HENRY v. P. & E. FIN. CO.

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HENRY v. P. & E. FIN. CO.
1946 OK 318
174 P.2d 373
197 Okla. 676
Case Number: 32489
Decided: 11/19/1946
Supreme Court of Oklahoma



¶0 USURY-Usury does not attach to sale of automobile for credit price exceeding cash price.
Usury does not attach to the sale of an automobile for a time or credit price which exceeds the cash price on the same automobile. The usury statutes of this state do not apply to sales, but only to loans of money.

Appeal from Court of Common Pleas, Oklahoma County; Carl Traub, Judge.

Action by P. & E. Finance Company against W. A. Henry, Jr. Judgment for plaintiff, and defendant appeals. Affirmed.

Everest, McKenzie & Gibbens, of Oklahoma City, for plaintiff in error.
Paul L. Washington, of Oklahoma City, for defendant in error.


¶1 The plaintiff, P. & E. Finance Company, sued the defendant, W. A. Henry, Jr., for possession of a Packard automobile. Plaintiff held a chattel mortgage covering the automobile. The defendant pleaded usury. The trial court directed a verdict for the plaintiff, and the defendant appeals.

¶2 The material facts leading up to the controversy are as follows: Henry owned a Chrysler automobile, and agreed with Ralph Sigmon, a dealer in used cars, to trade it for a Plymouth automobile and to pay a cash difference of $630. Before the deal was closed, the plaintiff was called in with reference to handling the delayed payments for the difference. It was agreed that the sum of $180.12, designated a finance charge, would be added, making the difference to be paid $810.12. The plaintiff agreed to buy and carry the paper for the difference. Accordingly, Henry executed a purchase agreement showing the details of the transaction, including a finance charge of $180.12. The record is not clear as to whether he signed a note and mortgage covering the Plymouth, although we assume he did since he took possession of the Plymouth. Henry became dissatisfied with the Plymouth, and the next day he consulted Sigmon about trading the Plymouth for a Packard, and it was agreed that the trade would be made on payment by Henry of an additional sum of $12.39. The plaintiff agreed to carry the paper on the Packard under the same terms as it had agreed to carry the paper on the Plymouth, on condition that Henry should pay the additional $12.39 in cash. This was agreed to. The note and mortgage on the Packard were prepared by Sigmon and were made payable to Ralph Sigmon Used Cars, and endorsed and assigned to the plaintiff. The note and mortgage were on printed forms prepared for the plaintiff with its name printed in as payee and mortgagee.

¶3 The sole question for decision is whether the evidence was sufficient to submit to the jury the question of whether usury was charged and whether the court committed error in holding that it was not sufficient by directing a verdict for the plaintiff.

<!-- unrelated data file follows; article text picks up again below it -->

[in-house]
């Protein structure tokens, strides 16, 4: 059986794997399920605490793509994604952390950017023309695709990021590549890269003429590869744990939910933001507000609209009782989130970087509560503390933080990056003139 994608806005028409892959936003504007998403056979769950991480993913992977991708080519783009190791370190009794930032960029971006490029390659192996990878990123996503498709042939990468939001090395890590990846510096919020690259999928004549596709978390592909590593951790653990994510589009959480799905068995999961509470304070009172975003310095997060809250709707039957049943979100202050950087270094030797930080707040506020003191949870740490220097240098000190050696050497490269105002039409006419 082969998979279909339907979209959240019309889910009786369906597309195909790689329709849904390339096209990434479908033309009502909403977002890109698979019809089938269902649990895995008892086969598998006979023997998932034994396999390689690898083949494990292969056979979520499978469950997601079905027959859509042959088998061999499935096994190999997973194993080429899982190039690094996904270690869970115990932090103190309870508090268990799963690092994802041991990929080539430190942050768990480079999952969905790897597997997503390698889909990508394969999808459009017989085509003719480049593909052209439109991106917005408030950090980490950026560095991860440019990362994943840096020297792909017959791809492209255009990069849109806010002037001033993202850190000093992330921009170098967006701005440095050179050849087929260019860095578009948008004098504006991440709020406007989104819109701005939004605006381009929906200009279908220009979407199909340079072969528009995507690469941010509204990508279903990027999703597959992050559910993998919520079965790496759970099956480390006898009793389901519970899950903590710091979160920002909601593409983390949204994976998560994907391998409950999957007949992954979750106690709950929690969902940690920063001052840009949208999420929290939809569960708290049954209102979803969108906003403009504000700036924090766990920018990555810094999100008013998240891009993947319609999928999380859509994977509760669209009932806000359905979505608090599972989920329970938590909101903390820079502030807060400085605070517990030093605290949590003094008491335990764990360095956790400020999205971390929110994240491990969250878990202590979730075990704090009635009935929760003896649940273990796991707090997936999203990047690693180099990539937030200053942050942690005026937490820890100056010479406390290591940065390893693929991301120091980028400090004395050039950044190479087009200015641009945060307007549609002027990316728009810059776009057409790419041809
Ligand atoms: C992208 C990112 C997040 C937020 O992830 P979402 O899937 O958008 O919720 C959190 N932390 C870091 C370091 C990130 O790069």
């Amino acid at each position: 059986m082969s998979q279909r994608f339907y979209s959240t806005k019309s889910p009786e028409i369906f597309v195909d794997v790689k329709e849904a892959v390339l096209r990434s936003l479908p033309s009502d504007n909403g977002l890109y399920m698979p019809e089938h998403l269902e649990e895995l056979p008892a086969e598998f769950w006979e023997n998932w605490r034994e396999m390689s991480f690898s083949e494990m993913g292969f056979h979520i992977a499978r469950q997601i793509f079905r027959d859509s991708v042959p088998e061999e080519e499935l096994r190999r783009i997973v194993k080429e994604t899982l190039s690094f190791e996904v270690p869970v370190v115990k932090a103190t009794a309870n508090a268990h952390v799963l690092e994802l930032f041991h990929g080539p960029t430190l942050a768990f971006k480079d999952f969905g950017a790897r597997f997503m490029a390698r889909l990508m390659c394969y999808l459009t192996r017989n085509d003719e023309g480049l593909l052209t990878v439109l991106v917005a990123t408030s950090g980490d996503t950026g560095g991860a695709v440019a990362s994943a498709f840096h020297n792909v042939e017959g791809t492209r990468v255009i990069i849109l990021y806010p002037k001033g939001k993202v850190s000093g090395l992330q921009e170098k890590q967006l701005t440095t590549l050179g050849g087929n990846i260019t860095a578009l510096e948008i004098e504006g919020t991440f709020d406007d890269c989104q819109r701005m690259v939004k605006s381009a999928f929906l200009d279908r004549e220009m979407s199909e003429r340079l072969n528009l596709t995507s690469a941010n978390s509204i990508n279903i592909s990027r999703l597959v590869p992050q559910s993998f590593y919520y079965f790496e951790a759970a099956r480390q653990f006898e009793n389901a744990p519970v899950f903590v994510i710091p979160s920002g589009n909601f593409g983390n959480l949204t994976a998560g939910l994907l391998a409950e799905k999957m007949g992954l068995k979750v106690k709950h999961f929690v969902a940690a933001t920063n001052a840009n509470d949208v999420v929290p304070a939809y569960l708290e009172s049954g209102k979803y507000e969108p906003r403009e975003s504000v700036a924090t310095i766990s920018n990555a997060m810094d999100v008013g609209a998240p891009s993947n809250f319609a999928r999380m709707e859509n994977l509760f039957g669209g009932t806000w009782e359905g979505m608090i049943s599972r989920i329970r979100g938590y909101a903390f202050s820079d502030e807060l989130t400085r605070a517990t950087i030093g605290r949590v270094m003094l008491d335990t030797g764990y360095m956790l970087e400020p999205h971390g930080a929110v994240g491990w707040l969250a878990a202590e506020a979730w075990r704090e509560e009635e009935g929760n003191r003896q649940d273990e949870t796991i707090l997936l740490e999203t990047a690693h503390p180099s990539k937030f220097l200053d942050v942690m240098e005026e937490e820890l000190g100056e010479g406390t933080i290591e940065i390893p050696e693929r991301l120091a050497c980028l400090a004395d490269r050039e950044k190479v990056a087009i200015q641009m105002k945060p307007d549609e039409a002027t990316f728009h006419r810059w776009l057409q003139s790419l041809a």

¶4 The appellant relies upon United Tire & Investment Co. v. Trone, 189 Okla. 120, 113 P.2d 977, while the appellee relies upon Clapp v. Smith, 91 Okla. 84, 216 P. 12O, Davis v. Rothenberg, 124 Okla. 74, 254 P. 37, Pierce v. C.I.T. Corp., 170 Okla. 633, 41 P.2d 481, and Mayer v. American Finance Corp., 172 Okla. 419, 45 P.2d 497.

¶5 There is no evidence tending to establish that the plaintiff was financially interested in the business with Sigmon. The record establishes that the transaction was a purchase and sale agreement for the car between Henry and Sigmon and likewise a purchase and sale agreement for the note and mortgage between Sigmon and the plaintiff. There is no evidence tending to establish that the transaction was one for a loan of money on which usury could be predicated. The fact that the plaintiff was consulted as to the financial responsibility of Henry and as to whether it would carry his paper and the fact that plaintiff's printed forms were used do not tend to establish that the transaction was one for the loan of money or a scheme to evade the usury laws. The authorities, cited by the plaintiff, above, sustain these views. See, also, 55 Am. Jur. 338; 48 A.L.R. 1442, Annotation. The case cited by the defendant is not contrary to these views, since there was evidence that defendant there negotiated with the investment company for a loan of money and the trial court found that the note was made to Laughlin instead of to the investment company as a device to cover usury.

¶6 Affirmed.

¶7 GIBSON, C.J., and OSBORN, BAYLESS, WELCH, and DAVISON, JJ., concur. RILEY, J., dissents.

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